Happy New Year!

We would like to start the new year with some reading recommendations. Members of the Russian Art and Culture Group have been involved in many publications over the past year and we would like to draw your attention to four of them.

Enjoy reading and a successful 2024 for all our friends and members!

First, we would like to congratulate Roann Barris to her monographic publication Reclaiming and Redefining American Exhibitions of Russian Art. Many will remember when Roann presented her exciting material at our seventh workshop in September 2019. We are therefore all the more delighted that her findings are now accessible to everyone.

On 170 pages, illustrated with 16 reproductions, Roann examines the history of American exhibitions of Russian art in the twentieth century, presenting the complex interactions between museums and governments, and the different approaches of curators in the context of the Cold War.

Congratulations, Roann, on this wonderful book!

Louise Hardiman edited the rich volume on Courtly Gifts and Cultural Diplomacy: Art, Material Culture, and Russian-British Relations as the 24th volume of the series Russian History and Culture at Brill! It is available as hard cover print and as e-book.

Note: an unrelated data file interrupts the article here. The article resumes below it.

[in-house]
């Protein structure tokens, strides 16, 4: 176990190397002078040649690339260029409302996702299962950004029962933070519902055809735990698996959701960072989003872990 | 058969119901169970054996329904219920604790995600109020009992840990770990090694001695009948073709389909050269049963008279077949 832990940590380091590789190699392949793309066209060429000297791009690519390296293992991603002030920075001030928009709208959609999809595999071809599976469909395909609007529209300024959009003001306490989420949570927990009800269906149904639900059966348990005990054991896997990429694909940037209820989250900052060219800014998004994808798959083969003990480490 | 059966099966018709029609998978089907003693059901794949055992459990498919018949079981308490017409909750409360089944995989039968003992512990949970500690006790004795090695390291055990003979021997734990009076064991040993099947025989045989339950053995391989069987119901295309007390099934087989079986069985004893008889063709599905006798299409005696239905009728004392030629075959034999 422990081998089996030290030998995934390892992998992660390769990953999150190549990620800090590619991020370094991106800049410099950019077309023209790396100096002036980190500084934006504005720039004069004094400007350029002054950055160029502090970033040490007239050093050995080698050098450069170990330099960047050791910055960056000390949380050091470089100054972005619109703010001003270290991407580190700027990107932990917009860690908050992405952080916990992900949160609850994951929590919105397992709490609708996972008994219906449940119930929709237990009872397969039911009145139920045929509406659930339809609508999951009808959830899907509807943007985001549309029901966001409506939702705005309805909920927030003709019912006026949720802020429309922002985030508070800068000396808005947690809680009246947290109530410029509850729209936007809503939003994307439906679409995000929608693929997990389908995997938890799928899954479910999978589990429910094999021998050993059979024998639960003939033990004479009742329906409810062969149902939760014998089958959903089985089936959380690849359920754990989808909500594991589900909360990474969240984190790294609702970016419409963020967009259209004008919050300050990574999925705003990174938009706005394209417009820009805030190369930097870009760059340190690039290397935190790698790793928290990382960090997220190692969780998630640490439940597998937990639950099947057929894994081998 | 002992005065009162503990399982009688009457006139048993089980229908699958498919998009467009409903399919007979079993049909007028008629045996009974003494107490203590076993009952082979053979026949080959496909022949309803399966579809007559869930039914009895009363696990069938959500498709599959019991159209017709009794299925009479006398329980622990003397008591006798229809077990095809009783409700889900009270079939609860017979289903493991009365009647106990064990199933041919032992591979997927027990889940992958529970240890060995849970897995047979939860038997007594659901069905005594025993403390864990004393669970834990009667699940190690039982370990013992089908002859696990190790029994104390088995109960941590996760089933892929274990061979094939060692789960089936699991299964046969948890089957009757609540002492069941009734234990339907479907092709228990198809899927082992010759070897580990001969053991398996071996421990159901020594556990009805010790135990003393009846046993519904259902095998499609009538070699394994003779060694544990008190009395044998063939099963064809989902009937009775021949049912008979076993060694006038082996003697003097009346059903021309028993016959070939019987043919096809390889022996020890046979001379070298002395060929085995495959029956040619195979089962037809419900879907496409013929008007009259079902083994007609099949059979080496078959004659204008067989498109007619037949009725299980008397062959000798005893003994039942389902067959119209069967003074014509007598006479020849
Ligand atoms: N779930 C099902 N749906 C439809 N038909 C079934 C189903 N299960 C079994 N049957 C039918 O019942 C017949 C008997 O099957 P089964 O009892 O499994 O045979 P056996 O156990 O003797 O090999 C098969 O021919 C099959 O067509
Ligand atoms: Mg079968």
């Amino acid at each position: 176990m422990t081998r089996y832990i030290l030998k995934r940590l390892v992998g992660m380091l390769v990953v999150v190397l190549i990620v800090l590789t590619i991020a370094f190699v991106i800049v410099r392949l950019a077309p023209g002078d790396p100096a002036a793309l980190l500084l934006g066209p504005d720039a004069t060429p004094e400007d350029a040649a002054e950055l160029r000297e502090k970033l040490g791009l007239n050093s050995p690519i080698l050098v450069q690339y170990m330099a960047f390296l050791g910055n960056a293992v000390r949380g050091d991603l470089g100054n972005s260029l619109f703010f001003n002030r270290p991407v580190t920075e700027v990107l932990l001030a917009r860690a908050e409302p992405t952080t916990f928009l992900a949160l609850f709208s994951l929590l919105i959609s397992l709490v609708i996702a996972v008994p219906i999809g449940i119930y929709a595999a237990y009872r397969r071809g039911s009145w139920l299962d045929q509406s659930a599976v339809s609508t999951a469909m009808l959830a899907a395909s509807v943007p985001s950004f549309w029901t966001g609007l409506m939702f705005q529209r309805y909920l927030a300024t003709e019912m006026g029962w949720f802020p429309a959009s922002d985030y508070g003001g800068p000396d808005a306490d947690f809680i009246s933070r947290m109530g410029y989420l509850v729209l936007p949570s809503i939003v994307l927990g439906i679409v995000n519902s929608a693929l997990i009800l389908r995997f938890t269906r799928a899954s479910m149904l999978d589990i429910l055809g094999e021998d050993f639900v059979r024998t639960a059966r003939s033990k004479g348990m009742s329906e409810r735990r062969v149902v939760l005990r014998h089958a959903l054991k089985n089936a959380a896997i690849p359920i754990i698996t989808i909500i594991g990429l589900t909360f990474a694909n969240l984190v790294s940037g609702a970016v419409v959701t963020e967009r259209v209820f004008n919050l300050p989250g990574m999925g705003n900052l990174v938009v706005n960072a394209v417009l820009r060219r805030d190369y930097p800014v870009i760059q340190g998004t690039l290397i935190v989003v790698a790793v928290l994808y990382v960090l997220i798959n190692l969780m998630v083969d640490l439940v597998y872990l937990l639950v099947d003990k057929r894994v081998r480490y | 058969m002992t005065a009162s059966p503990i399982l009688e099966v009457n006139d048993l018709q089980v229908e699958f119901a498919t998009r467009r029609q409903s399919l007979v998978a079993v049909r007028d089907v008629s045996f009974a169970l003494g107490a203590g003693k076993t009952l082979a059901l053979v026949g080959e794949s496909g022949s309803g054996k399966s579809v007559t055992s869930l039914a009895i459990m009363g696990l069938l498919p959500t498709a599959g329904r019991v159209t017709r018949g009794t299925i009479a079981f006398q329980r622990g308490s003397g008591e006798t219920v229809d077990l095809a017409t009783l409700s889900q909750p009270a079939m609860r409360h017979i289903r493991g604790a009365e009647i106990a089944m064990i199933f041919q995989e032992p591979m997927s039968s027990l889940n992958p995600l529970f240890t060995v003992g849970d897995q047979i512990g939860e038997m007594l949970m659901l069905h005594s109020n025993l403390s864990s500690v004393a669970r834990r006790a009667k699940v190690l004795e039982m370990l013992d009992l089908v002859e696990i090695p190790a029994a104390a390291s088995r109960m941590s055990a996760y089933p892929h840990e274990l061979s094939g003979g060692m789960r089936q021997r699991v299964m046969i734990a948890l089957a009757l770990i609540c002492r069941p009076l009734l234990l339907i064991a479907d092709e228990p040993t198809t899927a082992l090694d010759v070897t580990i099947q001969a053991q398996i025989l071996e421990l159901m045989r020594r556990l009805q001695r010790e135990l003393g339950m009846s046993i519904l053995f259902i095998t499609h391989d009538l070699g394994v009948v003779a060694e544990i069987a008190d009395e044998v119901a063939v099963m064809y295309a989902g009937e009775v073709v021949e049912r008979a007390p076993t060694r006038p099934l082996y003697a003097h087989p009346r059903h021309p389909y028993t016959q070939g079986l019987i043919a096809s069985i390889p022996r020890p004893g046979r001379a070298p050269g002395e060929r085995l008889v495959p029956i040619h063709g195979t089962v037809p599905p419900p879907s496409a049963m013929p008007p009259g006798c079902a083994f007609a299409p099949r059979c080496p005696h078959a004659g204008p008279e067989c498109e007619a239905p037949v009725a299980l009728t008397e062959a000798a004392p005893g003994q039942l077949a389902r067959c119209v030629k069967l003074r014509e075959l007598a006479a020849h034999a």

In thirteen chapters divided into four thematic parts, this richly illustrated volume presents the diverse practices of giving and receiving gifts between the British and Russian Empires on almost 400 pages. Compelling case studies highlight the nuanced nature of British-Russian artistic diplomacy from the sixteenth to the early twentieth centuries.

The editor Louise Hardiman presented this wonderful publication together with Ekaterina Heath, Allison Leigh, and Cynthia Coleman Sparke in the NYU 19v. Seminar Series in September 2023. So, if you would like an introduction by the authors, just watch the recording online.

The next publication that we would like to recommend is already impressive in its scope. Picturing Russian Empire is an edited volume with 55 articles by renowned international art historians and cultural scientists; members of the Russian Art and Culture Group among them. It is published as paperback and e-book at Oxford University Press.

Valerie Kivelson, Sergei Kozlov, and Joan Neuberger compiled a collection covering more than a millennium of Russian and Soviet history, from medieval Rus until today. On around 550 pages, the 55 articles are divided upon six parts, each dedicated to a certain era (see Table of Contents). With the last four contributions, the editors react to the current political situation and Russia’s unlawful war in Ukraine.

The multifaceted approach of this publication provides an impressive overview of many different aspects of current historical research. Enjoy exploring it!

The special issue on “Framing Environments in Russia: Critical Reflections on Ecology, Culture and Power” of the Venice University journal Lagoonscapes: The Venice Journal of Environmental Humanities offers a different perspective on sociopolitical structures in the Russian Empire and the Soviet Union.

Roberta Sala and Nadia Caprioglio co-edited an interesting volume with ten perspectives on the perception of the environment in Russian and Soviet culture and society on 170 pages.

Best of all, this edition is an open-access work just waiting for you to download it.